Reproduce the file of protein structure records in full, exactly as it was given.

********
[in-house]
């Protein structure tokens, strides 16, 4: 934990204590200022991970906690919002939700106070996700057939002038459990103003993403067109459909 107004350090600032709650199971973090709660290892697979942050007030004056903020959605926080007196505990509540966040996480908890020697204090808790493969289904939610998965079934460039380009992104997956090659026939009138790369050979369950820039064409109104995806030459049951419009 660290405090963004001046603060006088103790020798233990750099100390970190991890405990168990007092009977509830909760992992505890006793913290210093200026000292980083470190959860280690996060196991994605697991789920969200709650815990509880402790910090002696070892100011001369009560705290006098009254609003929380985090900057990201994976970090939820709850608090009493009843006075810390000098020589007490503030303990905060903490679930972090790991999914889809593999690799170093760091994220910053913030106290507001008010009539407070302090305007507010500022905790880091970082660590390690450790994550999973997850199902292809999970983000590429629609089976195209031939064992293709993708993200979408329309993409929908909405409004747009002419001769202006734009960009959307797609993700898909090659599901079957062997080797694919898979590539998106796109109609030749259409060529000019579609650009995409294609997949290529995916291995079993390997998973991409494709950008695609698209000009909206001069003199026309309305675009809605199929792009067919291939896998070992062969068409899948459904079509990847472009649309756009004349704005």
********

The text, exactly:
[in-house]
């Protein structure tokens, strides 16, 4: 934990204590200022991970906690919002939700106070996700057939002038459990103003993403067109459909 107004350090600032709650199971973090709660290892697979942050007030004056903020959605926080007196505990509540966040996480908890020697204090808790493969289904939610998965079934460039380009992104997956090659026939009138790369050979369950820039064409109104995806030459049951419009 660290405090963004001046603060006088103790020798233990750099100390970190991890405990168990007092009977509830909760992992505890006793913290210093200026000292980083470190959860280690996060196991994605697991789920969200709650815990509880402790910090002696070892100011001369009560705290006098009254609003929380985090900057990201994976970090939820709850608090009493009843006075810390000098020589007490503030303990905060903490679930972090790991999914889809593999690799170093760091994220910053913030106290507001008010009539407070302090305007507010500022905790880091970082660590390690450790994550999973997850199902292809999970983000590429629609089976195209031939064992293709993708993200979408329309993409929908909405409004747009002419001769202006734009960009959307797609993700898909090659599901079957062997080797694919898979590539998106796109109609030749259409060529000019579609650009995409294609997949290529995916291995079993390997998973991409494709950008695609698209000009909206001069003199026309309305675009809605199929792009067919291939896998070992062969068409899948459904079509990847472009649309756009004349704005």